This research effort develops a national freight mode choice model employing data from the 2012 Commodity Flow Survey (CFS). While several research efforts have developed mode choice model with multiple modes in the passenger travel context, the literature is sparse in the freight context. The primary reasons being unavailability and/or the high cost associated with the acquisition of mode choice and level of service (LOS) measures – such as travel time and travel cost. The first contribution of the research effort is to develop travel time and cost measures for various modes reported in the CFS. The study considers five modes: hire truck, private truck, air, parcel service and other modes (rail, ship, pipeline, and other miscellaneous single and multiple modes). The LOS estimation is undertaken for a sample of CFS 2012 data that is partitioned into estimation sample and holdout sample. Subsequently, a mixed multinomial logit model is developed using the estimation sample. The exogenous variables considered in the model include LOS measures, freight characteristics, and transportation network and Origin-Destination variables. The model also accounts for unobserved factors that influence the mode choice process. The estimated mode choice model is validated using the holdout sample. Finally, a policy sensitivity analysis is conducted to illustrate the applicability of the proposed model.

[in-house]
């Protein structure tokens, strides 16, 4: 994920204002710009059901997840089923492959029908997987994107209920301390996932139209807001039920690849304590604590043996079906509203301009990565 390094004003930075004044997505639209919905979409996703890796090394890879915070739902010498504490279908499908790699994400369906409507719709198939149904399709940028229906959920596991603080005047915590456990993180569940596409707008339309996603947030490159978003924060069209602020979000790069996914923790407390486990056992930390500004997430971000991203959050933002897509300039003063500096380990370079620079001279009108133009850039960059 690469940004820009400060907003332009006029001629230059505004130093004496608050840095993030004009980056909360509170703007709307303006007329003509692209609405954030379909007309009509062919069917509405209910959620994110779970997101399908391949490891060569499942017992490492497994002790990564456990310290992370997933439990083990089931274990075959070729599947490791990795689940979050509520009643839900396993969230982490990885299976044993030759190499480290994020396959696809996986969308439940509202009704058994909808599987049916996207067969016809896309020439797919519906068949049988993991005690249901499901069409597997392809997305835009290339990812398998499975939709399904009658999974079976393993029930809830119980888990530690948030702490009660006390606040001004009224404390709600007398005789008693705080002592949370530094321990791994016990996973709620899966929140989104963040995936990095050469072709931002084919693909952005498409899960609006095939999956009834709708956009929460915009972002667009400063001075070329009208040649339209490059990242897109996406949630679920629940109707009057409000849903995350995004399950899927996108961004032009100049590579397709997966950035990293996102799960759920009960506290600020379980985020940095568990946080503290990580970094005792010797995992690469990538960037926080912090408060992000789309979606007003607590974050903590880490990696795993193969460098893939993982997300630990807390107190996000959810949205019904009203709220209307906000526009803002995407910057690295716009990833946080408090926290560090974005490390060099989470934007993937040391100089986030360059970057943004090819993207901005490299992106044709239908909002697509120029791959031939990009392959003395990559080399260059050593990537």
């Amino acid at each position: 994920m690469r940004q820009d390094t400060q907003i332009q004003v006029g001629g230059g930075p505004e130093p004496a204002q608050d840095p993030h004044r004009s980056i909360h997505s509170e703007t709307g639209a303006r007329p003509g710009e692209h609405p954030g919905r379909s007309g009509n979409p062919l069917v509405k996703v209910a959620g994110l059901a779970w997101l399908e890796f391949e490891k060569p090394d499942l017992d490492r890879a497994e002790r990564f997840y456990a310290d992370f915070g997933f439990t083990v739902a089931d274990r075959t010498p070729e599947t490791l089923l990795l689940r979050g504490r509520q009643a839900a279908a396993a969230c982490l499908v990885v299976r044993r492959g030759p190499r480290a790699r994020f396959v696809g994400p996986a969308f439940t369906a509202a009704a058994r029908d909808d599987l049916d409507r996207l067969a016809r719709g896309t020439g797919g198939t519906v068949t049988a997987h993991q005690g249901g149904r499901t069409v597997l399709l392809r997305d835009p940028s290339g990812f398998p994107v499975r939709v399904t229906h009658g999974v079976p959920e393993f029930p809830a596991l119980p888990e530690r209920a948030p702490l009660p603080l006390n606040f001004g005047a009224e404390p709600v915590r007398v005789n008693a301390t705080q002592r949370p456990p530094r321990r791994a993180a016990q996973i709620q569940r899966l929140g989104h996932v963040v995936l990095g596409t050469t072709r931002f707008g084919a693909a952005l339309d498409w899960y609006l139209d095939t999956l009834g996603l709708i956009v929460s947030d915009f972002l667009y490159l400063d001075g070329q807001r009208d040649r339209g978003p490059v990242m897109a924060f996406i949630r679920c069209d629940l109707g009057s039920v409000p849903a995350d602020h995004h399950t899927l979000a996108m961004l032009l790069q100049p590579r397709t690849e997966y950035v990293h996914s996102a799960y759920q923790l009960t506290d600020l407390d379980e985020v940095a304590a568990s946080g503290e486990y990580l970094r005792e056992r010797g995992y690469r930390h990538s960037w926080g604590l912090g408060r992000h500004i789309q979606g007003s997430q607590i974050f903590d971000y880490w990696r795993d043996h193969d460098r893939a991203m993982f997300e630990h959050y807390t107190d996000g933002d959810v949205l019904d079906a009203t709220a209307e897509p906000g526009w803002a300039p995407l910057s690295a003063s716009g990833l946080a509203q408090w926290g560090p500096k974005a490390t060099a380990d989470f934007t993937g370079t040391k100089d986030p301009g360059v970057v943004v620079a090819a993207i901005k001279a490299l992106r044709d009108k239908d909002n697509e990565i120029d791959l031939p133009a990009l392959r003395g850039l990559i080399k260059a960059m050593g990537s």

Master of Science (M.S.)
College of Engineering and Computer Science
Civil, Environmental and Construction Engineering
Civil Engineering; Transportation System Engineering
Length of Campus-only Access
Masters Thesis (Open Access)
Keya, Nowreen, "Estimating a Freight Mode Choice Model: A Case Study of Commodity Flow Survey 2012" (2016). Electronic Theses and Dissertations. 5602.